In our previous lesson, we talked about the problems confronting companies and organizations, such as the increasing amounts of data they have to handle and the lack of IT personnel available to program or enhance software so that companies can hyperautomate the processes they rely on. We also went through some of the reasons that companies are looking at low-code/no-code (LCNC) development as a solution.
Today, we are going to cover some of the "personas", the people who fit specific job profiles and play particular roles within the LCNC development landscape. They are the:
- Citizen developers
- Professional developers
- IT administrators
Many different roles in an organization may map to these personas, and the people in these three broad categories may not only be individual contributors, but they may also be team leaders and senior managers, and they can come from any department.
Who is the Citizen Developer?
Let’s look at the persona that you most likely fit into, the citizen developer.
You may remember from the previous unit that we talked about the spectrum of complexity when building with no-code and low-code. Broadly, there are two types of citizen developers that also map to this spectrum.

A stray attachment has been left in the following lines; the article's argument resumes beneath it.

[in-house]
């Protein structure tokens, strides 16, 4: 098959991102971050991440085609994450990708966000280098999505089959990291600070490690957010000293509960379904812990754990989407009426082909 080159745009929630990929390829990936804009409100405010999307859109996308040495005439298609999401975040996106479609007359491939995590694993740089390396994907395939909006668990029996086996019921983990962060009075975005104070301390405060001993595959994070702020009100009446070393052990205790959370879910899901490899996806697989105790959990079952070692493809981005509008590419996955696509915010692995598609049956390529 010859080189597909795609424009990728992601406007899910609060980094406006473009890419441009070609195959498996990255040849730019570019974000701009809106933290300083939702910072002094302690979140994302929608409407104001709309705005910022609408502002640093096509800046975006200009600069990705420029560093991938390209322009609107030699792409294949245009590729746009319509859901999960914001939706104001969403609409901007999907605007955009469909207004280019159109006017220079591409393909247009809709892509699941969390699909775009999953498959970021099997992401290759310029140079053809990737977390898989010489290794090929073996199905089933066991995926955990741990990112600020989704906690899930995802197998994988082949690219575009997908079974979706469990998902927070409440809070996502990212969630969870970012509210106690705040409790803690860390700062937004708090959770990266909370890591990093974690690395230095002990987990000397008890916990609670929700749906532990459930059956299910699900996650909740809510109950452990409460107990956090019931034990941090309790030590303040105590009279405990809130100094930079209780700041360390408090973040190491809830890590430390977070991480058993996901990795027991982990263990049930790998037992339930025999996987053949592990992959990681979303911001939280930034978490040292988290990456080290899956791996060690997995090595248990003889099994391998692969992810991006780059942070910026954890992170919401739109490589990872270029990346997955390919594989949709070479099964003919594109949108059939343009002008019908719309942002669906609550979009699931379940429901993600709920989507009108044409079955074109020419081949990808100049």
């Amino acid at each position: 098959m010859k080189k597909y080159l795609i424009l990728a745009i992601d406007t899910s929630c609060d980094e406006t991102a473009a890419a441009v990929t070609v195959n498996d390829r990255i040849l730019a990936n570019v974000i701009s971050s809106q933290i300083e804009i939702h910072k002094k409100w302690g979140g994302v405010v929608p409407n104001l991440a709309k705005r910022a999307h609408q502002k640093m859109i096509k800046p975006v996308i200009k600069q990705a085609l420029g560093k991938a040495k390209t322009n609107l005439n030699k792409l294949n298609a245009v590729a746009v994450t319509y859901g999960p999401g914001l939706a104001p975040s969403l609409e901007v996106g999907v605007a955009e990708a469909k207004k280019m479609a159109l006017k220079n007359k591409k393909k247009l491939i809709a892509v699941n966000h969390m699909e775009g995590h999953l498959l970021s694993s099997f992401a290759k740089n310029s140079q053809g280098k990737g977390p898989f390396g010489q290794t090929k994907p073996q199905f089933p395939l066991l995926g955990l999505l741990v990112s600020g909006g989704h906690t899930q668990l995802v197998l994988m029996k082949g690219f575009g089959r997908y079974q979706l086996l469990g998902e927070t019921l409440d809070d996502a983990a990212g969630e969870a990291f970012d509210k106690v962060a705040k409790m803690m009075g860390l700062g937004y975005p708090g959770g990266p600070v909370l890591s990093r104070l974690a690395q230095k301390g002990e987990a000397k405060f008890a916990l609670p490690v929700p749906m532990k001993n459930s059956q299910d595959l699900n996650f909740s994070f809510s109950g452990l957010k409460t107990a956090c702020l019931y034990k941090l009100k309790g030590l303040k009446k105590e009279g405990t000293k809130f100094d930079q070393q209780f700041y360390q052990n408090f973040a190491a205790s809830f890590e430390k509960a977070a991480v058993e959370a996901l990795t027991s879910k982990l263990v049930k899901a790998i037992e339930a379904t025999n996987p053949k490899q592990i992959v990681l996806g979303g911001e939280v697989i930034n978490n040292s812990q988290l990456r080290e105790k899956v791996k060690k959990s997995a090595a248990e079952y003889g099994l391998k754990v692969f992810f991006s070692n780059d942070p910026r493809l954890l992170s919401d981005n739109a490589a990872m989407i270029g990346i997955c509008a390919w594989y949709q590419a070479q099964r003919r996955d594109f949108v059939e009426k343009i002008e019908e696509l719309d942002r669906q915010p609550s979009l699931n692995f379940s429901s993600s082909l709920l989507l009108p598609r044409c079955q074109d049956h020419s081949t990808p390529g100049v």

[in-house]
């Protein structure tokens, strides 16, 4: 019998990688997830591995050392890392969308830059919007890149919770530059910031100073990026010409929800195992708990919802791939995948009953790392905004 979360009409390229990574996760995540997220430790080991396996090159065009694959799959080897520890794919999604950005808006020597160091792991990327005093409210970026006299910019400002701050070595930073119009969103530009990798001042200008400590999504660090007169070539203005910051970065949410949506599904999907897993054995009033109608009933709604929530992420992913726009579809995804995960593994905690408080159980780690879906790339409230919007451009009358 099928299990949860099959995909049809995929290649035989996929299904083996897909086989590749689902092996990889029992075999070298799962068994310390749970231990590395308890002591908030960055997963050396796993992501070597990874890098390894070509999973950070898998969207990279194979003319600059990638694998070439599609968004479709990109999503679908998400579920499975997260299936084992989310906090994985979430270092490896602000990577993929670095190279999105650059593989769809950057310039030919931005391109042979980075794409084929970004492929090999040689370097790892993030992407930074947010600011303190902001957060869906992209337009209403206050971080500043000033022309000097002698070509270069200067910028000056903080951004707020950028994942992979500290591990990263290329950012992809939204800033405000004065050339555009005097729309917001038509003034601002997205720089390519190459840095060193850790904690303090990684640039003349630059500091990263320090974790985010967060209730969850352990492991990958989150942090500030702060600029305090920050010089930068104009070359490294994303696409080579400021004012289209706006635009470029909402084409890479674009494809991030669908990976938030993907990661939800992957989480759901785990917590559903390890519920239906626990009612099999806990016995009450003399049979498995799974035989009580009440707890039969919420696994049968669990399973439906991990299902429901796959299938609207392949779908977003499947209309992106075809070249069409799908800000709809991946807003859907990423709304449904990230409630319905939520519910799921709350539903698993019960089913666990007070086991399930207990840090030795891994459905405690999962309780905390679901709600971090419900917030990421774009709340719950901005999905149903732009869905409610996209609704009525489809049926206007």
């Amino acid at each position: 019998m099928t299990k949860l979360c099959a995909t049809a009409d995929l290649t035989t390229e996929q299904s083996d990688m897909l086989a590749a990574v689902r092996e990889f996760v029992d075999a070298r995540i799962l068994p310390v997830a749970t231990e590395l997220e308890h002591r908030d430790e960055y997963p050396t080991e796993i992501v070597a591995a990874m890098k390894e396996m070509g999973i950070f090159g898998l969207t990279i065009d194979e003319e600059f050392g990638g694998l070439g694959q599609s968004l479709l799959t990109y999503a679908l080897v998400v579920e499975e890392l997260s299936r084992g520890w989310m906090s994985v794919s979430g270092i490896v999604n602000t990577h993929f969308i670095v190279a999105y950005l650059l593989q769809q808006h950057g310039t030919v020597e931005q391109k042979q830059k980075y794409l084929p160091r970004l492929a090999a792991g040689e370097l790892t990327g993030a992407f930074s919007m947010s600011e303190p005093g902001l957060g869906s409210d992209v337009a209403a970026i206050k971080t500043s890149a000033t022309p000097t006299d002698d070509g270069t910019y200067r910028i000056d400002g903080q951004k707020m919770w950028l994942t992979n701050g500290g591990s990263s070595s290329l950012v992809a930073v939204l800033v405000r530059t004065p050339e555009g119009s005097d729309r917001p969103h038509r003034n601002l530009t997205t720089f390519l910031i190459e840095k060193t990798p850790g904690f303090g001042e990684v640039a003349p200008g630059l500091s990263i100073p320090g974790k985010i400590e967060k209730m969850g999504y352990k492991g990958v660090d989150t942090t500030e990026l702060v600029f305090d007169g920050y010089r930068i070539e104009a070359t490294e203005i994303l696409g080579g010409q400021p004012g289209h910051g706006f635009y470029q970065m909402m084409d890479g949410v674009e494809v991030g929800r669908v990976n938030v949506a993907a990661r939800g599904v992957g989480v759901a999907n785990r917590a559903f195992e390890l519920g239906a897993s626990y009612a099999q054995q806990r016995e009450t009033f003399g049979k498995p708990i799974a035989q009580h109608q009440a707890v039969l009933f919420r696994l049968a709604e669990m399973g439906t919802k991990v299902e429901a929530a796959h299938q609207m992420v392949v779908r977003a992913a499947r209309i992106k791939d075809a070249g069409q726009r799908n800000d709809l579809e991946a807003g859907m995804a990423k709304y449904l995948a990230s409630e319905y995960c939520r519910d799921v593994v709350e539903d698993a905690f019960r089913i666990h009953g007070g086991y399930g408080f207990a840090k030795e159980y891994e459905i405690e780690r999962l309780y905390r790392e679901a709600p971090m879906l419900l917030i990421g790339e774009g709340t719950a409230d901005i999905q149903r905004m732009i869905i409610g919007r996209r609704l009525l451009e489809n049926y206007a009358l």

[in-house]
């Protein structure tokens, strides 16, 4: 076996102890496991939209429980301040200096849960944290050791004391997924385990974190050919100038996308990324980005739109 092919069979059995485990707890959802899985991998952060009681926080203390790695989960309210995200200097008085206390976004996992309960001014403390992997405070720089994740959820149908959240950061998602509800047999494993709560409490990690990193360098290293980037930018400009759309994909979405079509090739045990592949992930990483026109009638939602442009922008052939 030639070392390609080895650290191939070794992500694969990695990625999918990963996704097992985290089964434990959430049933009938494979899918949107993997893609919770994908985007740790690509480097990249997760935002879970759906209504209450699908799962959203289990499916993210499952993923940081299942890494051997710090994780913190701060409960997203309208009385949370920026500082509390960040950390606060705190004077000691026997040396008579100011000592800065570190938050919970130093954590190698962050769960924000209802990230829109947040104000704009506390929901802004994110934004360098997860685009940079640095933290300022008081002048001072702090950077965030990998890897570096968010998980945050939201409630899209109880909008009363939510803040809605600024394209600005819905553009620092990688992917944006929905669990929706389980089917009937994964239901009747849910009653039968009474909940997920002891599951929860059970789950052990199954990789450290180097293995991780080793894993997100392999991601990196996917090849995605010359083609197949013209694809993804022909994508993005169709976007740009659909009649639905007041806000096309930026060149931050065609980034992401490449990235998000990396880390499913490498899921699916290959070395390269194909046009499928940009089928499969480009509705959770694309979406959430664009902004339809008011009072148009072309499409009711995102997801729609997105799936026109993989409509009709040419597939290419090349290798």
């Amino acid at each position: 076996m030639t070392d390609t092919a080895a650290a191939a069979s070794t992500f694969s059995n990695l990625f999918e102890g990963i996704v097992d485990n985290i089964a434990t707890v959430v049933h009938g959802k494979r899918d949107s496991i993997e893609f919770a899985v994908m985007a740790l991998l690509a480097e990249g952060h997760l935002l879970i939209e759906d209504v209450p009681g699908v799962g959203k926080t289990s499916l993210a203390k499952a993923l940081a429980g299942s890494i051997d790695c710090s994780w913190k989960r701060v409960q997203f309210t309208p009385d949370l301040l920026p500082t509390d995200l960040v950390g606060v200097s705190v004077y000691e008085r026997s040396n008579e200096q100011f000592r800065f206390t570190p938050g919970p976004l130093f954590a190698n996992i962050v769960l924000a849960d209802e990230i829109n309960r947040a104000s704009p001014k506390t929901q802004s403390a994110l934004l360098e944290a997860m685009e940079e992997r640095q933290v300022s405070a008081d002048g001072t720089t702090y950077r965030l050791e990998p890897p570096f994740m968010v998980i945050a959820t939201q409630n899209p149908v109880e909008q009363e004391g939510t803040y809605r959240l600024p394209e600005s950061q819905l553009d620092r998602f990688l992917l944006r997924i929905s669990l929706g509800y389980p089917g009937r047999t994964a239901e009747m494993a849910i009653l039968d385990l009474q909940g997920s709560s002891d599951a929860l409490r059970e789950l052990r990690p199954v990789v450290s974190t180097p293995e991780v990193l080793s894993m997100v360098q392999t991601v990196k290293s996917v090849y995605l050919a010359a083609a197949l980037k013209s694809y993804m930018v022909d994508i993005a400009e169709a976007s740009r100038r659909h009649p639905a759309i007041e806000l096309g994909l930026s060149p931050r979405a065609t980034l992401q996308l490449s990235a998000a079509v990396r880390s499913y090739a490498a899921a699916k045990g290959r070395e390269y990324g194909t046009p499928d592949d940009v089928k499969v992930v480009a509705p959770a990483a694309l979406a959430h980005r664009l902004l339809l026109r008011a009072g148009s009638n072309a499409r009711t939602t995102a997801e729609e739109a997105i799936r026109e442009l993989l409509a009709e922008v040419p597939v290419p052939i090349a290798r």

There are business users, people who are experts in their particular business niche in their departments and in their lines of business. They have a strong understanding of and personal experience with business processes that need improvement, such as simple analytical work, data extraction and input tasks, user interface customization, and so on. They may not have a lot of technical knowledge and may have little to no experience with coding. These are primarily no-code users.
We also have citizen developers who do low-code development, for example, to build more complex workflows that span lines of business. We call them power users, because they’re so familiar with SAP systems. They might even have some training in data analysis and coding.
You may identify with the business user or the power user as a citizen developer. The main point is that neither type of citizen developer is using advanced programming language or involved in formal development processes, such as testing or product lifecycle versioning, nor are they accountable for governance and IT security.
Who is a Professional Developer?
Professional developers program and extend applications, foundational services, and use code to integrate business systems. They can deal with sophisticated applications, cloud services, APIs, and automations that are enabled by artificial intelligence and machine learning.
There are too many different types of developers to list here, and we are adding them to a broad persona because the main thing that sets them apart from the citizen developer is the fact that they write code. However, there are two common types that we should differentiate. There are those who specialize in front-end or customer-facing applications and interfaces, and those who specialize back-end applications, the hidden processes that drive the results presented on those front-end experiences.